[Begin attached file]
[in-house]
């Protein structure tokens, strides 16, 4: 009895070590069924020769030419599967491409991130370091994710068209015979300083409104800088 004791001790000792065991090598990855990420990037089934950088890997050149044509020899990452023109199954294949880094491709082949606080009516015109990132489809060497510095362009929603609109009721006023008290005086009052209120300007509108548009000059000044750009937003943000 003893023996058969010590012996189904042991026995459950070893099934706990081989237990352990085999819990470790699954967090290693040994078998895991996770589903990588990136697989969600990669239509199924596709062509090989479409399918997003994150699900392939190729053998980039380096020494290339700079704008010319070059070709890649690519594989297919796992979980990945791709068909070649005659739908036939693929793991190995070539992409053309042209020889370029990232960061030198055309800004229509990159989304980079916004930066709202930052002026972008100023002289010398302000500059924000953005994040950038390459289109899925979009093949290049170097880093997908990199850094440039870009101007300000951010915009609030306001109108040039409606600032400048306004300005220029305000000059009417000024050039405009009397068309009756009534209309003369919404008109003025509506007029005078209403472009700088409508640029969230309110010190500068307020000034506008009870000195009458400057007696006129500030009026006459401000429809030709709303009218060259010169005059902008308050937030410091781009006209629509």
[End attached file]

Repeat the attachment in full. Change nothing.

[in-house]
């Protein structure tokens, strides 16, 4: 009895070590069924020769030419599967491409991130370091994710068209015979300083409104800088 004791001790000792065991090598990855990420990037089934950088890997050149044509020899990452023109199954294949880094491709082949606080009516015109990132489809060497510095362009929603609109009721006023008290005086009052209120300007509108548009000059000044750009937003943000 003893023996058969010590012996189904042991026995459950070893099934706990081989237990352990085999819990470790699954967090290693040994078998895991996770589903990588990136697989969600990669239509199924596709062509090989479409399918997003994150699900392939190729053998980039380096020494290339700079704008010319070059070709890649690519594989297919796992979980990945791709068909070649005659739908036939693929793991190995070539992409053309042209020889370029990232960061030198055309800004229509990159989304980079916004930066709202930052002026972008100023002289010398302000500059924000953005994040950038390459289109899925979009093949290049170097880093997908990199850094440039870009101007300000951010915009609030306001109108040039409606600032400048306004300005220029305000000059009417000024050039405009009397068309009756009534209309003369919404008109003025509506007029005078209403472009700088409508640029969230309110010190500068307020000034506008009870000195009458400057007696006129500030009026006459401000429809030709709303009218060259010169005059902008308050937030410091781009006209629509």